In Victoria the common name Christmas Bush is used for an entirely different plant, one of the native mint bushes, Prostanthera lasianthos in fact. This plant forms a small to large shrub depending on the habitat it is growing in and is surprisingly widespread in the wild, ranging from southern Qld down the east coast to Tasmania, but it is in Victoria that it is perhaps most widely used in cultivation for its habit of flowering around the Christmas period. The showy displays of flowers may be either pure white or suffused with pink or violet hues with attractive spots within the flower on closer inspection. This is a worthy plant for the garden and should be trimmed back behind the flowers as soon as it finishes flowering.
WA Xmas Bush Nuytsia floribunda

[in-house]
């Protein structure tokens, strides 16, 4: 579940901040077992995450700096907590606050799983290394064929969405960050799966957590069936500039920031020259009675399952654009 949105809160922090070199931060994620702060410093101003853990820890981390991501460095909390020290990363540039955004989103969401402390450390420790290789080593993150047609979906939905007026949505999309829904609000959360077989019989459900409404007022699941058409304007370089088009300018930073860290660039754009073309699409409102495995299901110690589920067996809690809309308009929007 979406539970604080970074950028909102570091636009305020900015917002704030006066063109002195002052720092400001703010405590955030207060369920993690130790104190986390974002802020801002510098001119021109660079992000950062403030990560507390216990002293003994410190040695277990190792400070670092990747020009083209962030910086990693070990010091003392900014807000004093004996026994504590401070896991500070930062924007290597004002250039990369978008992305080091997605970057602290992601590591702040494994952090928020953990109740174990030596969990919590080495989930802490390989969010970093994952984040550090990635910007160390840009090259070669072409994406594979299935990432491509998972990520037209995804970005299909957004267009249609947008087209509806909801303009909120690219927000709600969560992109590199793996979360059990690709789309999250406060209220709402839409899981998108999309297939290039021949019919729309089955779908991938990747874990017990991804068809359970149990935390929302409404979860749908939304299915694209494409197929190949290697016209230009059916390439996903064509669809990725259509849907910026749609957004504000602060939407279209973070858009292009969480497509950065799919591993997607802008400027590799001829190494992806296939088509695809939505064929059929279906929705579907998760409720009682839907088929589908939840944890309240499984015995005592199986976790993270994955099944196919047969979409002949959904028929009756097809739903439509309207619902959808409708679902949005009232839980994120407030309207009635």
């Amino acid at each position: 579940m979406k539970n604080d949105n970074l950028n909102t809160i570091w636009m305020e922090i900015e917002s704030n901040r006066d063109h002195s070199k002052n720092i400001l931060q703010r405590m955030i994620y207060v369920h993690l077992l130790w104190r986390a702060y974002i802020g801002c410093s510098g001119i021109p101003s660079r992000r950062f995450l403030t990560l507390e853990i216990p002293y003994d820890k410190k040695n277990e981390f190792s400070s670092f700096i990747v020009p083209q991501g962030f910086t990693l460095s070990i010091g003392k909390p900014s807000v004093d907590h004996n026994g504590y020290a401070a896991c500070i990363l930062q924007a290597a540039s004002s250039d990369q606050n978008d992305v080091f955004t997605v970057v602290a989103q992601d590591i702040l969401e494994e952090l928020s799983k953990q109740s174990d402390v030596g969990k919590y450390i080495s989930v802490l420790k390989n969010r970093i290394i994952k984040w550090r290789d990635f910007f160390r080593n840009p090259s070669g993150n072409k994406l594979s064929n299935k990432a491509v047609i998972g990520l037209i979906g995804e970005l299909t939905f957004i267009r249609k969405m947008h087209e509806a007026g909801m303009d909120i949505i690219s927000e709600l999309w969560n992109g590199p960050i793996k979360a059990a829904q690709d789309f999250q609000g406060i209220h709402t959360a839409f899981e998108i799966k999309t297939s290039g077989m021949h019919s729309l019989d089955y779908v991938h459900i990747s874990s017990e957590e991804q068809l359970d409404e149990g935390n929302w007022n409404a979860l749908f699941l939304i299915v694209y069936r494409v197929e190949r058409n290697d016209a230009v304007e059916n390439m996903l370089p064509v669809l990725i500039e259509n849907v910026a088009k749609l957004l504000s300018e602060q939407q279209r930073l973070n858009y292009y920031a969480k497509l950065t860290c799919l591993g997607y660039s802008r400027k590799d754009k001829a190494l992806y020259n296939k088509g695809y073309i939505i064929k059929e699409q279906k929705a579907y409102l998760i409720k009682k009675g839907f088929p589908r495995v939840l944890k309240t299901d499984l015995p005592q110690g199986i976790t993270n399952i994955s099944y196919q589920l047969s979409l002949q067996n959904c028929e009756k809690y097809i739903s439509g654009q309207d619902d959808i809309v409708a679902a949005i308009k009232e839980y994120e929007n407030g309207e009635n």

The Western Australian Christmas Bush is an entirely different type of plant to the Christmas Bushes of the other states. It is in fact a parasitic plant, which, in order for it to thrive, its roots must grow in contact with those of other plants in the bush such as wattles. There is not a great deal of research available on this subject and growing the WA Xmas bush in cultivation has proven rather difficult for gardeners, however, I have certainly seen it done so it is worth experimenting with if you can obtain a plant. The glowing orange-yellow flowers are a sight to behold when it is in full flower. It is a plant that flowers in response to bushfires which suggests to me that a good feed after it blooms will give the sort of growth response that would set up good flowering the following year.